The central banks from six countries have come together with the Bank of International Settlements (BIS) to form a working group to study and report on the potential use cases for central banks digital currencies (CBDCs). The joint initiative is backed by Canada, the United Kingdom, Japan, European Union, Sweden and Switzerland.
The announcement was made through a press release on January 21 confirming the collaboration between these major economic powerhouses. They also revealed that the nations will continue to individually study the potential use of the CBDCs in their respective jurisdictions and share their findings with the group.
The group will assess CBDC use cases; economic, functional and technical design choices, including cross-border interoperability; and the sharing of knowledge on emerging technologies. It will closely coordinate with the relevant institutions and forums – in particular, the Financial Stability Board and the Committee on Payments and Market Infrastructures (CPMI).
Membership of the research groups comprises senior representatives drawn from each central bank as well as the BIS. The group will be co-chaired by Benoît Cœuré, the head of the BIS Innovation Hub, Jon Cunliffe, the Bank of England deputy governor, and the CPMI chair. Benoît Cœuré who was recently appointed to head BIS Innovation Hub has championed new approaches to central banks and is a great proponent of their digitalization.
Announcement of this research group is the culmination of a growing interest in digital currencies and popularity of cryptocurrencies such as Bitcoin. Cœuré previously stated that the European Central Bank (ECB) was exploring the potential role of CBDCs. Similarly, Christine Lagarde while heading the International Monetary Fund (IMF) urged central banks to explore digital currencies back in 2018. However, many nations ignored the calls and only began seriously considering the idea after the Libra announcement in June 2019. Since then some nations have announced plans to launch digital currencies with several others have begun seriously exploring their potential application in the future.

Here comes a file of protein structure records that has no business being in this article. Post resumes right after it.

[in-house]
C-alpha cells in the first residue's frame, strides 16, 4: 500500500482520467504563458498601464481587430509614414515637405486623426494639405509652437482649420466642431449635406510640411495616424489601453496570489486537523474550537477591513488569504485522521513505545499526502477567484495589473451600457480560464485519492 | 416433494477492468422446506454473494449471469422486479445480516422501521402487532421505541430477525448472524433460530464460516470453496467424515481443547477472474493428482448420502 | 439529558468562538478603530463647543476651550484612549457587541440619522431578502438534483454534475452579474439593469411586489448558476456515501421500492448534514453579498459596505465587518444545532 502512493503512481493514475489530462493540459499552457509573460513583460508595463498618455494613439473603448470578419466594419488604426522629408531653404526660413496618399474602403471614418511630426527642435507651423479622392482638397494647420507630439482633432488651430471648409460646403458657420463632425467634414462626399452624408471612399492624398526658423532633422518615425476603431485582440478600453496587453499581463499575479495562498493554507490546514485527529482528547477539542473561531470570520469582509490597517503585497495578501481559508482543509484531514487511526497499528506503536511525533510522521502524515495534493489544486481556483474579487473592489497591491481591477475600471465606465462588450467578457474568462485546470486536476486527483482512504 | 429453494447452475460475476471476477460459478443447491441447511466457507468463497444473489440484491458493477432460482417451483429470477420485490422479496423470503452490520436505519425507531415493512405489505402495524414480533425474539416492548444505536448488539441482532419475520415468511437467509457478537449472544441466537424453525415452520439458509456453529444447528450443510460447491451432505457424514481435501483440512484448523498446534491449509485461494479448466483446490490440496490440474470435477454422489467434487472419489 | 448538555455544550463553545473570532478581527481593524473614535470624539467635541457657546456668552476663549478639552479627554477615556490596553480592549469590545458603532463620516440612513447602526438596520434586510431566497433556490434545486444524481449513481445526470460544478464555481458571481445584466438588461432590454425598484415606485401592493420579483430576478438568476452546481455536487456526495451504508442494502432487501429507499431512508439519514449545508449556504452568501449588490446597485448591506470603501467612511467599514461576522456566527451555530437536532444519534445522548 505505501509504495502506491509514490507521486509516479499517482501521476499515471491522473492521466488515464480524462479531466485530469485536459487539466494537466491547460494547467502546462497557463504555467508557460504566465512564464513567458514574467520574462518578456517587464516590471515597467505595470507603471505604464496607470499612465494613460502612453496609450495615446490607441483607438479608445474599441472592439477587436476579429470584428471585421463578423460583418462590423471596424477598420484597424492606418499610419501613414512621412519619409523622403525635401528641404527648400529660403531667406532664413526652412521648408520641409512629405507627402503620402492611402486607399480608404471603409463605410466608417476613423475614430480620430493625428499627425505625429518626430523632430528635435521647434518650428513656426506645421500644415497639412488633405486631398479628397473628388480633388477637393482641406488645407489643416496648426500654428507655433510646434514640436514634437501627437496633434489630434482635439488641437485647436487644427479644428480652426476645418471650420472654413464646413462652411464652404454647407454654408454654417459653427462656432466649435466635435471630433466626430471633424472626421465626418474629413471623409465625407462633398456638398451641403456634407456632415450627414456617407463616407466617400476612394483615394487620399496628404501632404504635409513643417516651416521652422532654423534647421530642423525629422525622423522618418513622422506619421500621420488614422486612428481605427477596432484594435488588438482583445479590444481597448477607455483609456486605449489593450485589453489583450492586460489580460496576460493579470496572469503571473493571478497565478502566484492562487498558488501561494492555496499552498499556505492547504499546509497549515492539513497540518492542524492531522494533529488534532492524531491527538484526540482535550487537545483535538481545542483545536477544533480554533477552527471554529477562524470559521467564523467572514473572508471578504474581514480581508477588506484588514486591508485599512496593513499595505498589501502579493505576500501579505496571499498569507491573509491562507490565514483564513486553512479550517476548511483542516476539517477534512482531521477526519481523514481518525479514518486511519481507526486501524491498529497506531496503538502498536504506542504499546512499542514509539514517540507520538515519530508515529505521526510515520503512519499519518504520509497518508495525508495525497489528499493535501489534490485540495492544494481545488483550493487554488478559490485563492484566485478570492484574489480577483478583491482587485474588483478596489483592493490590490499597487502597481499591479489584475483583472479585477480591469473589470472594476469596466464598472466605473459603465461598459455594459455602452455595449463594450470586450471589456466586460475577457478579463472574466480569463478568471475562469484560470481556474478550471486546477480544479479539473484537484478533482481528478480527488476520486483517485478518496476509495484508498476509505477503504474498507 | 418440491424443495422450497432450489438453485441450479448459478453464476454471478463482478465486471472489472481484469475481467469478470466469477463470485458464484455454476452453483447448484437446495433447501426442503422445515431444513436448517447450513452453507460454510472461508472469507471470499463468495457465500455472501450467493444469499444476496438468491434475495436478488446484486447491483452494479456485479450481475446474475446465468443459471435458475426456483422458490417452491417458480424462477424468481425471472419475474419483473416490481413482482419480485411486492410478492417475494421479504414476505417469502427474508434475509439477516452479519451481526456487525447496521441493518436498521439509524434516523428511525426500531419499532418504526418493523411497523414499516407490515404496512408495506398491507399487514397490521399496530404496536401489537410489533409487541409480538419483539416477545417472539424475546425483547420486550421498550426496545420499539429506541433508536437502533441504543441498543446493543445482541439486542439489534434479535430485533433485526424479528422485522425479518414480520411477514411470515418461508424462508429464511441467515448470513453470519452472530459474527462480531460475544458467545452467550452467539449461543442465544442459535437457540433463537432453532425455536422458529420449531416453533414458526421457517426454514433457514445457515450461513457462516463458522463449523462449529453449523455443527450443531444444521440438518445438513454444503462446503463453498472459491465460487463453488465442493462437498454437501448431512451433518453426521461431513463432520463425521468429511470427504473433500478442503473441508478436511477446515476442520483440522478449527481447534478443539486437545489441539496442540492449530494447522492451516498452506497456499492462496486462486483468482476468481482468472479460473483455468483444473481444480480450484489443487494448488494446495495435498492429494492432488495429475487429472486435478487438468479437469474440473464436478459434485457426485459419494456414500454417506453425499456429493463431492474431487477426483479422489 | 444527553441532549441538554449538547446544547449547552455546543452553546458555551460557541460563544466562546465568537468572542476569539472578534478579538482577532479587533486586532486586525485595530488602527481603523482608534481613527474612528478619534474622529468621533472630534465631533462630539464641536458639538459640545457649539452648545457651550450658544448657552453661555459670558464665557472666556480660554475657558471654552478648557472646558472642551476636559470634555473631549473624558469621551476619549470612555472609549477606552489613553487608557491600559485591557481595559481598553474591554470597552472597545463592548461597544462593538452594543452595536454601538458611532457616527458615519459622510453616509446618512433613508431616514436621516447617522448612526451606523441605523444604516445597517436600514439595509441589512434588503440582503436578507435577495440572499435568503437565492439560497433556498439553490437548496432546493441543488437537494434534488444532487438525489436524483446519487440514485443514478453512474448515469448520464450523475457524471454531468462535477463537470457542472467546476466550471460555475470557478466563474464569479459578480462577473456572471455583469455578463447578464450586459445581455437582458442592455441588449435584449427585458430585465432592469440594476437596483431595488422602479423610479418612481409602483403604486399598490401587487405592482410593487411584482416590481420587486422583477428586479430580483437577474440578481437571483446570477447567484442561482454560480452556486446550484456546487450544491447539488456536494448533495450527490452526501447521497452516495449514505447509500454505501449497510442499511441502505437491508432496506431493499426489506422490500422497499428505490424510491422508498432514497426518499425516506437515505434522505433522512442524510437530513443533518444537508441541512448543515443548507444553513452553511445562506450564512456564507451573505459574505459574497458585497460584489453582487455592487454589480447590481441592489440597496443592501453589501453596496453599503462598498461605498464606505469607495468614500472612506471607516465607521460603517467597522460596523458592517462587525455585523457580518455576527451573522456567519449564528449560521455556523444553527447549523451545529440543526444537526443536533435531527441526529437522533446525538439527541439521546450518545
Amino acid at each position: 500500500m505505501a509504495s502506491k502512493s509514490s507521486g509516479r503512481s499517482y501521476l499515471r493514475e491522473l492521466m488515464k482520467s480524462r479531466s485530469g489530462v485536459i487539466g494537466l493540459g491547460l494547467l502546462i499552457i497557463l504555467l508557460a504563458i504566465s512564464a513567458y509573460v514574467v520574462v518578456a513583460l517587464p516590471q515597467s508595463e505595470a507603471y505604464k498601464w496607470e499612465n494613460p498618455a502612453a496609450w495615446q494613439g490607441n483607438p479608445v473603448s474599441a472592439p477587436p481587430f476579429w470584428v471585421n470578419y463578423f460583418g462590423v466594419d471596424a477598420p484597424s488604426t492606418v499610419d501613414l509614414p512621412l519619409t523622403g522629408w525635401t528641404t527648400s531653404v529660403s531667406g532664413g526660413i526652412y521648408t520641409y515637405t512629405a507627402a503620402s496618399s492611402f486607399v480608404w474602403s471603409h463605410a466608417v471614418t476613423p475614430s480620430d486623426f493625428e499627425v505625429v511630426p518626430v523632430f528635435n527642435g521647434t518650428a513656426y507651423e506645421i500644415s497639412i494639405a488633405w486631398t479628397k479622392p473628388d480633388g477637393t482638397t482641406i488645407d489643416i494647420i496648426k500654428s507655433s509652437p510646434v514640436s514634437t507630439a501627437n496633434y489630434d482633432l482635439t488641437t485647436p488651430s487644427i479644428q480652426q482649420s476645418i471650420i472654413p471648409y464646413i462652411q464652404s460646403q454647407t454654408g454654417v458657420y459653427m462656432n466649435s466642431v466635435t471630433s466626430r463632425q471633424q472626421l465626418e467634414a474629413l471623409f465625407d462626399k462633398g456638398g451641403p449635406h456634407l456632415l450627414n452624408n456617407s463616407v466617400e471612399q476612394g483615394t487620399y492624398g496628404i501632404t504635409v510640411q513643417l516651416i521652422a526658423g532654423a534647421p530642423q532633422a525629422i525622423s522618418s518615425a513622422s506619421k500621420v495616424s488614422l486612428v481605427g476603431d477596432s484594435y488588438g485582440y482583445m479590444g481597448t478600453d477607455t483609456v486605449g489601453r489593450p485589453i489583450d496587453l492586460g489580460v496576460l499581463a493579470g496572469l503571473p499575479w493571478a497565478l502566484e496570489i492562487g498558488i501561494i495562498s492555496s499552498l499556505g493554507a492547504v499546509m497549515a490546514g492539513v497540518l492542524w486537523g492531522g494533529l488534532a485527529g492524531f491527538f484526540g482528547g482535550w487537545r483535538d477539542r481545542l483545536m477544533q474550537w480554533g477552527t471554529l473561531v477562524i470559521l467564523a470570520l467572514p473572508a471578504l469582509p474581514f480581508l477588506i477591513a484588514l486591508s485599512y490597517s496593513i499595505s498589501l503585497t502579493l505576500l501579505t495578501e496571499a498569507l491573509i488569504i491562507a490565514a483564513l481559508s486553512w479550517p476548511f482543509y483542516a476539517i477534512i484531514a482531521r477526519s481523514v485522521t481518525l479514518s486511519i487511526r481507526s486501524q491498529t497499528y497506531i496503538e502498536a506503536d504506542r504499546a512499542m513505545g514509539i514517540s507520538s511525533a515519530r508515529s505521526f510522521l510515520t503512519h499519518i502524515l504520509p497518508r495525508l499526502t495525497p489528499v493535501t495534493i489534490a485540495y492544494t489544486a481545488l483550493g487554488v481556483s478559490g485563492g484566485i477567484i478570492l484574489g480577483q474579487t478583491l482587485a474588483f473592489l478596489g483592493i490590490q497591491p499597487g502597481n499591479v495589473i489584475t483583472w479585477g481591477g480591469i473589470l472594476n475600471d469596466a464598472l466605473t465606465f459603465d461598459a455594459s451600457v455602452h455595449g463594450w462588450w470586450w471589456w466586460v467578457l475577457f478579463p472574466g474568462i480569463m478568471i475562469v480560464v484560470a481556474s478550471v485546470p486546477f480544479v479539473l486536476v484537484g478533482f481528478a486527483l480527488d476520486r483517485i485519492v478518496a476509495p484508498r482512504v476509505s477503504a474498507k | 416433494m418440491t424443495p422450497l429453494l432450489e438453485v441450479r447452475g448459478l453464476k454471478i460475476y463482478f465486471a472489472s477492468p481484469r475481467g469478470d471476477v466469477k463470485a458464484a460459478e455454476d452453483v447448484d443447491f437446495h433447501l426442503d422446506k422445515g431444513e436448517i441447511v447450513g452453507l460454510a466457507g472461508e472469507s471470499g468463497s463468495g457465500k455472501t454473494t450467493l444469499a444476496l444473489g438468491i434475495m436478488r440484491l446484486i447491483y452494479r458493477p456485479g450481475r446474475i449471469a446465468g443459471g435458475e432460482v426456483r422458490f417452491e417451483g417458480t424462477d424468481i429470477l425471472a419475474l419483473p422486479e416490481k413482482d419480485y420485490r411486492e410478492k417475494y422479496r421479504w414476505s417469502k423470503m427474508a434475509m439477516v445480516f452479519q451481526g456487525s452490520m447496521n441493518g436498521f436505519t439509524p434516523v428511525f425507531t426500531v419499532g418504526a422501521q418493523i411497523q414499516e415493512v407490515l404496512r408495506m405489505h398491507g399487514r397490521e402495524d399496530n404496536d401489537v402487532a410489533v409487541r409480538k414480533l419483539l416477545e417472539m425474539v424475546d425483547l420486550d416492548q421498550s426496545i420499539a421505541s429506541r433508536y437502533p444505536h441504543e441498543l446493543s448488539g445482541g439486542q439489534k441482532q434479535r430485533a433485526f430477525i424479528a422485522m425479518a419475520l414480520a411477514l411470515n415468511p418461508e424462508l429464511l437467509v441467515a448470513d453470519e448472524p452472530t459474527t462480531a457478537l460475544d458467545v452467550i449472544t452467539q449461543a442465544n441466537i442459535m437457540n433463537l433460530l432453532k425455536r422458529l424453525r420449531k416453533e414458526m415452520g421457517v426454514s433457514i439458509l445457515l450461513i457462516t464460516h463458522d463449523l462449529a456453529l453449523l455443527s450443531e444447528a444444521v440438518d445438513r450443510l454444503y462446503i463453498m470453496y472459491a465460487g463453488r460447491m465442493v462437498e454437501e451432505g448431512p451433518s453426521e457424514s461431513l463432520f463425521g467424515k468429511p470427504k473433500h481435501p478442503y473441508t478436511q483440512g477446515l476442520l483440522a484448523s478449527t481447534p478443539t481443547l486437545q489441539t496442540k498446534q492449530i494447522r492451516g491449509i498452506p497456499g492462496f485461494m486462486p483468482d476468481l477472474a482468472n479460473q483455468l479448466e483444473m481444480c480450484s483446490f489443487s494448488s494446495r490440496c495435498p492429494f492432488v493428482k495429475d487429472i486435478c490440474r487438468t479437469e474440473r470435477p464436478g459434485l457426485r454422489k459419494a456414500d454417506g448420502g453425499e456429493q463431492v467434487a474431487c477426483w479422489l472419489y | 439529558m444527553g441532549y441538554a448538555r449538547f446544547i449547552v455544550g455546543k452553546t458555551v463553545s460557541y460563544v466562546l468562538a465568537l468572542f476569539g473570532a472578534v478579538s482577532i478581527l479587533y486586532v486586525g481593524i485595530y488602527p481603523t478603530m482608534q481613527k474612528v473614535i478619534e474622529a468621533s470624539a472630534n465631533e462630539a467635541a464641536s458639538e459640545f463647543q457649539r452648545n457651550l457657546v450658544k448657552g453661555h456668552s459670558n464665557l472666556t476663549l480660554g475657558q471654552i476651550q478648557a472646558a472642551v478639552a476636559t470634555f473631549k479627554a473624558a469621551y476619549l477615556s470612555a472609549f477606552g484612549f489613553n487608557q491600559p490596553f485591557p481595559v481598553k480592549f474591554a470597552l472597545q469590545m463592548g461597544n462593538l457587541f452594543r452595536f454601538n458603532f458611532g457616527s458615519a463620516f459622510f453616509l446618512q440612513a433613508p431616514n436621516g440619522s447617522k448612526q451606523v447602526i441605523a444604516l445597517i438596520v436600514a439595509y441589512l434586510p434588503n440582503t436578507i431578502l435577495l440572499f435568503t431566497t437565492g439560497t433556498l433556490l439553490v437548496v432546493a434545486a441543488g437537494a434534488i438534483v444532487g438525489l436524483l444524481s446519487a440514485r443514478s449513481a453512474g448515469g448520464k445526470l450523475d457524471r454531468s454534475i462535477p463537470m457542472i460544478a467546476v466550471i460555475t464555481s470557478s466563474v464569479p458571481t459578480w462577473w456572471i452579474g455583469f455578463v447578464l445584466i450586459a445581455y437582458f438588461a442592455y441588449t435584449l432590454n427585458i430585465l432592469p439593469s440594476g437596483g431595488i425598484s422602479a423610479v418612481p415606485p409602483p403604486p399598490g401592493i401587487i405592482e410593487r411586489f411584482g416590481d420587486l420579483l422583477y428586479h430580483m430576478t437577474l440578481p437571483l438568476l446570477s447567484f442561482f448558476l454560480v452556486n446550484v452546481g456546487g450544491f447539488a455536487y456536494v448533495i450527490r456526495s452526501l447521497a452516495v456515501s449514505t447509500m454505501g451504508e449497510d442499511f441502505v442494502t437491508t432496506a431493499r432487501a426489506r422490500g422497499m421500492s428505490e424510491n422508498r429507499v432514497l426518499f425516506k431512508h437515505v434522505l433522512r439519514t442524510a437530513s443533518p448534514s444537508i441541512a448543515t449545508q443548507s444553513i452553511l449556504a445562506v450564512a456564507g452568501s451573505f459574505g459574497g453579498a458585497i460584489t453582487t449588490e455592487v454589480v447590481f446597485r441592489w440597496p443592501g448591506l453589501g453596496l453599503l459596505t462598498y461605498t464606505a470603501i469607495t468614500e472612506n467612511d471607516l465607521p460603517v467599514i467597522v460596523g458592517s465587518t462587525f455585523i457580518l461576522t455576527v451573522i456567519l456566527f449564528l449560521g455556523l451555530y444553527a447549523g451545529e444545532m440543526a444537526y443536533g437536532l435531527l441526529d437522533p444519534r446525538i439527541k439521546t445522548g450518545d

Most notably, China is working on their CBDCs with plans to roll out within the year. Thailand’s central bank also announced that it was progressing with its digital currency back in May. Earlier this month, Christopher Giancarlo, the Former Commodity Futures Trading Commission (CFTC) Chairman begun pushing for the adoption of a digital Dollar by the USA.
With so many countries pushing to digital currencies it is only a matter of time before the world gets rid of cash. So much so that the Bank of England Governor, Mark Carney, suggested that digital currency may be the alternative that replaces the US dollar as the global reserve currency.
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